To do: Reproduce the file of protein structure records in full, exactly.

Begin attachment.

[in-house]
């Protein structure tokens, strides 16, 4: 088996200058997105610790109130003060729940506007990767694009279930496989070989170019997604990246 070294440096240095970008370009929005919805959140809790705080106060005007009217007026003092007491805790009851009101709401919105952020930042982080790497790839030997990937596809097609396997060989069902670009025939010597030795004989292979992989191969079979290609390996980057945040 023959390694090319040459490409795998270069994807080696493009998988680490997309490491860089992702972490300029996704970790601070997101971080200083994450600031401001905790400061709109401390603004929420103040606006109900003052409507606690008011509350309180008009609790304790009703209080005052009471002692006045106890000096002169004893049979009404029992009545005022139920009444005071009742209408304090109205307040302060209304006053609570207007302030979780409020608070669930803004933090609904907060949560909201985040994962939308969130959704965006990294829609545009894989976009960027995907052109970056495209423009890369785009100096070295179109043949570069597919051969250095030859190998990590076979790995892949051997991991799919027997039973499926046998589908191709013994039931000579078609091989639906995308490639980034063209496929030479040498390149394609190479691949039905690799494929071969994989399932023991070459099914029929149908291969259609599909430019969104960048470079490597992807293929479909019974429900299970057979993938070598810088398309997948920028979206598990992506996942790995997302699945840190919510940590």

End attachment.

[in-house]
């Protein structure tokens, strides 16, 4: 088996200058997105610790109130003060729940506007990767694009279930496989070989170019997604990246 070294440096240095970008370009929005919805959140809790705080106060005007009217007026003092007491805790009851009101709401919105952020930042982080790497790839030997990937596809097609396997060989069902670009025939010597030795004989292979992989191969079979290609390996980057945040 023959390694090319040459490409795998270069994807080696493009998988680490997309490491860089992702972490300029996704970790601070997101971080200083994450600031401001905790400061709109401390603004929420103040606006109900003052409507606690008011509350309180008009609790304790009703209080005052009471002692006045106890000096002169004893049979009404029992009545005022139920009444005071009742209408304090109205307040302060209304006053609570207007302030979780409020608070669930803004933090609904907060949560909201985040994962939308969130959704965006990294829609545009894989976009960027995907052109970056495209423009890369785009100096070295179109043949570069597919051969250095030859190998990590076979790995892949051997991991799919027997039973499926046998589908191709013994039931000579078609091989639906995308490639980034063209496929030479040498390149394609190479691949039905690799494929071969994989399932023991070459099914029929149908291969259609599909430019969104960048470079490597992807293929479909019974429900299970057979993938070598810088398309997948920028979206598990992506996942790995997302699945840190919510940590």